Rav Yitz

Tuesday, August 9, 2016

Don't Waste Your Breath To Save Your Face When You Have Done Your Best (Robert Hunter & Jerry Garcia - "Built to Last")

          Something odd happened this week on Toronto sports talk radio. Here we are in the dog days of summer, the Toronto Blue Jays still competing for the first place in the American League East and people continue to excitedly call in about it. In a typical summer, around this time, I notice that Torontonians start calling in and speaking about Hockey. In a typical summer, big market U.S. cities would be talking about football training camp. However there has been minimal if any hockey talk. Rather people have been calling in about the Olympics. They have talked about a young woman from Toronto earning swimming medals in Rio. Yes indeed, the summer Olympics are upon us. For a couple of weeks, we are reminded of the sanctity of the human spirit. We are reminded of the incredibly amount of effort, of grit and determination for these world class athletes to reach their potential. In sense, these men and women compete against their “potential” as much as they compete against each other. There is something quite awe inspiring when we witness an individual realize that potential. Sometimes that potential is achieved merely by competing. Sometimes that potential is achieved by attaining a “personal best”. Sometimes that potential is achieved by setting a national record, an Olympic Record, or even a World Record. Sometimes that potential is achieved by a selfless act of sportsmanship.
This morning we begin the fifth and final book of the Torah. We read the first Parsha of Sefer Devarim of the same name. Parsha Devarim is always the Shabbat that immediately precedes Tisha B’ Av, (the 9th Day of the month of Av), the day in which the Jewish People commemorate the destruction of both the First and Second Holy Temples.  The Sages explain that the reason Second Holy Temple was destroyed by the hands of the Roman Empire was because of Sinat Chinam – Pure unadulterated hatred. The Sages viewed the Temples’ destruction as a punishment of the Jewish people’s failure to not only achieve their potential but strive towards their potential. Instead, that generation regressed into the worst that they could be rather than the best that they could be.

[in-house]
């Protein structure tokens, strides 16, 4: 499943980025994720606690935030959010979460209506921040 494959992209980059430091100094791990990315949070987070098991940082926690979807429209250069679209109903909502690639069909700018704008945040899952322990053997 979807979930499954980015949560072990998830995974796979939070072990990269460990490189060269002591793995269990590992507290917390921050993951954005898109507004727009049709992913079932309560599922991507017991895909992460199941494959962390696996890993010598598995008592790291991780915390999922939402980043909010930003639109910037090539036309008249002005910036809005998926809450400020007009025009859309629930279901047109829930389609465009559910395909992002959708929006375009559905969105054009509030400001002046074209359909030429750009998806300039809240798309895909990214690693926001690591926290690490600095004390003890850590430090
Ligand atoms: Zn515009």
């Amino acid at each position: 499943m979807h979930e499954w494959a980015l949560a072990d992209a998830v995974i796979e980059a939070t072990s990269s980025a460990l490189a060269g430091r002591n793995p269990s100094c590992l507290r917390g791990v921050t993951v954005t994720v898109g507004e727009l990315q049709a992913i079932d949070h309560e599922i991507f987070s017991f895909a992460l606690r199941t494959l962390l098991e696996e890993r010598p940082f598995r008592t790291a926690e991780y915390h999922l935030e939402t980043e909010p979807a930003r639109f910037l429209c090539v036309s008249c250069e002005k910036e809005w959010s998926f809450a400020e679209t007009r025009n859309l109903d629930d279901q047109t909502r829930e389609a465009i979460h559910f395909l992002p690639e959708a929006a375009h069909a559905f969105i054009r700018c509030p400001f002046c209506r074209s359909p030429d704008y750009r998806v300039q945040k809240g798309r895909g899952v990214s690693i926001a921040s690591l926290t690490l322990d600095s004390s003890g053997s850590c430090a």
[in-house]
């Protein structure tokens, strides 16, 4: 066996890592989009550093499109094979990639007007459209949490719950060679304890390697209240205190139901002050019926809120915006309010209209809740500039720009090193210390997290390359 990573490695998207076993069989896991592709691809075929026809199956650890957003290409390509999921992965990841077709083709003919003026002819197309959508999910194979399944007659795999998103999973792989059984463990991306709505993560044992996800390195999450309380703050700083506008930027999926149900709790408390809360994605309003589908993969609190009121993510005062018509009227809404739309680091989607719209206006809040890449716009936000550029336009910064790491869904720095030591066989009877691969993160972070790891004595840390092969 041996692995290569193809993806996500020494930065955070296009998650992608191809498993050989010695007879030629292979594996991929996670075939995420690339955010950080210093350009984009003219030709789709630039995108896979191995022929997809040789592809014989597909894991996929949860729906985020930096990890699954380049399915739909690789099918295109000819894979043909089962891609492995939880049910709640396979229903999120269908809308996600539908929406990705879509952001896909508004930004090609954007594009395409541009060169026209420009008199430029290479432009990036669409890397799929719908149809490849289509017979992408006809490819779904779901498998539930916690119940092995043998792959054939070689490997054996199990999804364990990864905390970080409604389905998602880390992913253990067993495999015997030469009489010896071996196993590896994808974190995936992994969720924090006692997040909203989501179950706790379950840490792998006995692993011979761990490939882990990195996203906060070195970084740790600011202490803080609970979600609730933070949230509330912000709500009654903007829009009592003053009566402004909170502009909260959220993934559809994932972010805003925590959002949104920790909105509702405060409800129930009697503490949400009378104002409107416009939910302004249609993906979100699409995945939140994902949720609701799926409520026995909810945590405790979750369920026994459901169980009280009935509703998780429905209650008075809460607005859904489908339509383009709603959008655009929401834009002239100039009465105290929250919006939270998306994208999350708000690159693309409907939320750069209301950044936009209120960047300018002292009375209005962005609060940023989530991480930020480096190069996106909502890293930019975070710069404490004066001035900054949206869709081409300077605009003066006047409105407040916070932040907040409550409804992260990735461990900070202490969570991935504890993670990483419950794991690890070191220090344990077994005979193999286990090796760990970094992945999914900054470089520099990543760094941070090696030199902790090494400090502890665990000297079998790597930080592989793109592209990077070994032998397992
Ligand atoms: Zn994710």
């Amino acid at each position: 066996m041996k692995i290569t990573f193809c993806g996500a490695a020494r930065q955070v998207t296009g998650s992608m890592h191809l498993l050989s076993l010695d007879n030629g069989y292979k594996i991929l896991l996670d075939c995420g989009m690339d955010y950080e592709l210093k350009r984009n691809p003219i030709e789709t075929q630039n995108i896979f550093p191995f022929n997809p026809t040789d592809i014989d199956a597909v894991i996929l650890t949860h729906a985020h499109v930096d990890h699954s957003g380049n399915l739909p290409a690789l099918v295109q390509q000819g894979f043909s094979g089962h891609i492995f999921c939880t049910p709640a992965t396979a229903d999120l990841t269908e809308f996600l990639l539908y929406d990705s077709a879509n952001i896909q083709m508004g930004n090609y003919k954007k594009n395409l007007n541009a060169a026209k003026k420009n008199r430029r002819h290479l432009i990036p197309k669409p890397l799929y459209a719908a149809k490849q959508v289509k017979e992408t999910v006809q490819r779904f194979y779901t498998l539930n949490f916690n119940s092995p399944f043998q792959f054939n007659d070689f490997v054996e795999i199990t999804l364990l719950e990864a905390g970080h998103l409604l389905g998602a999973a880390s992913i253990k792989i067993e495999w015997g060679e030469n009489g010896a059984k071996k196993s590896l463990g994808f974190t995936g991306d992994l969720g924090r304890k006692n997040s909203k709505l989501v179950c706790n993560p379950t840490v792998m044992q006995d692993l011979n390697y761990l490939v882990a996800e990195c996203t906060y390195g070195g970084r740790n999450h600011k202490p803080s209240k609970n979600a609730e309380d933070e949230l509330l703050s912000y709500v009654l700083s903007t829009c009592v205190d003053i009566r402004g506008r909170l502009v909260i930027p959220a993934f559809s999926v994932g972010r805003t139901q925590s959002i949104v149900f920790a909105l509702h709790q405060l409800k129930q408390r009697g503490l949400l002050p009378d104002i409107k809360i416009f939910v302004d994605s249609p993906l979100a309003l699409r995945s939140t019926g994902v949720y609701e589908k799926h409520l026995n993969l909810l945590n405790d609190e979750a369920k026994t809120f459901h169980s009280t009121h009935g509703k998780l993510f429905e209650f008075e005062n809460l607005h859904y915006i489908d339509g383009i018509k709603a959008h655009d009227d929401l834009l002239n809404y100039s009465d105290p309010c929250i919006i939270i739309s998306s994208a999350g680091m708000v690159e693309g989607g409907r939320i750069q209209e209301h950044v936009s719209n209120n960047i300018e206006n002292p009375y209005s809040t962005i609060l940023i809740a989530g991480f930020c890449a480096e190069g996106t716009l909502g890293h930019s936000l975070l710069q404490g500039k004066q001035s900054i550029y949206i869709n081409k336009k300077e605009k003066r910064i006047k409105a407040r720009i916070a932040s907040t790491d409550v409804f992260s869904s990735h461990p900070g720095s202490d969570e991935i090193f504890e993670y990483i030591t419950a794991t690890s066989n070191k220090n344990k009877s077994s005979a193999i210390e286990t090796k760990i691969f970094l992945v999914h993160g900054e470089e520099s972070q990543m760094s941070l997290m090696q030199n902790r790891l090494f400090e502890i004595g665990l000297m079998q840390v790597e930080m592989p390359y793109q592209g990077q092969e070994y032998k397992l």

Parsha Devarim, the fifth book of the Torah begins with a similar message about potential. Moshe and B’nai Yisroel on the eastern bank of the Jordan River recounting the peoples’ history of the last 40 years, and specifically the wanderings. Interestingly enough, in his recounting, Moshe, now imparting his final words to his people reminds this new generation of its potential, and how their parents/grandparents, those who left Egypt, didn’t quite reach it national/communal potential. Right away, this wizened old man begins hammering away at B’nai Yisroel’s potential. Eilah Had’varim Asher Diber Moshe El Kol Yisroel B’Eiver Ha’Yarden Ba’Midbar Ba’Aravah Mol Suf Bein Paran Uvein Hofel V’Lavan Va’Chatzeirot V’Di Zahavthese are the words that Moshe spoke to all Israel, on the other side of the Jordan, concerning the Wilderness, concerning the Arabah, opposite the Sea of Reeds, between Paran and Tophel, and Laban, and Chatzeirot, and Di-Zahav;  Achad Asar Yom M’Chorev Derech Har Seir Ad Kadesh Barneaheleven days from Horeb, by way of Mount Seir to Kadesh Barneah (Deut. 1:1-2). Moshe tells B’nai Yisroel that it is only an eleven-day journey from the Revelation at Sinai to this spot on the eastern side of the Jordan River. V’Yehi B’Arbaim ShanaAnd it was forty years…(Deut. 1:3). What should have been an eleven-day journey took forty years. Immediately Moshe is telling this younger generation that these past forty years are a direct result of the previous generation failing to achieve its potential. Indeed, the generation that left Egypt did have potential. After all this was the generation that did merit the Exodus, this was the generation that deserved to be freed from Egyptian bondage. Sadly, that generation did not warrant entry into the land. Implicitly, Moshe Rabeinu exhorts this generation to live up to its potential and avoid blowing the opportunity of finally settling into the land. Moshe Rabeinu exhorts this generation to do better, improve upon what its immediate predecessors had accomplished. What had they accomplished? The previous generation had the courage and faith to leave Egypt. They had the courage and faith to cross the Sea of Reeds, and receive the Torah. They lacked the courage and faith to inherit the land.  
            We don’t have to wait every four years to realize our potential. Every day we have opportunities to live up to our potential. Everyday we have an opportunity to improve upon the potential of holiness that resides within our souls. Everyday we have an opportunity to achieve a higher degree of holiness than where we had been. Interestingly enough, Moshe is right. Very often achieving higher levels of holiness need not take 40 years. Instead the transformation can take days. How? By, by working at the intimate relationship we have with God, through prayer. How? By working at our relationship with our ancestors through the study of Torah. How? By working at our relationship with our community through Tzedakkah and Gemilut Chasadim (Acts of Loving-Kindness). How? By working at our relationships with our spouses and our children or by giving back to the community, we transform ourselves into better versions of ourselves. Every day we have the opportunity to achieve our own personal best.

Rav Yitz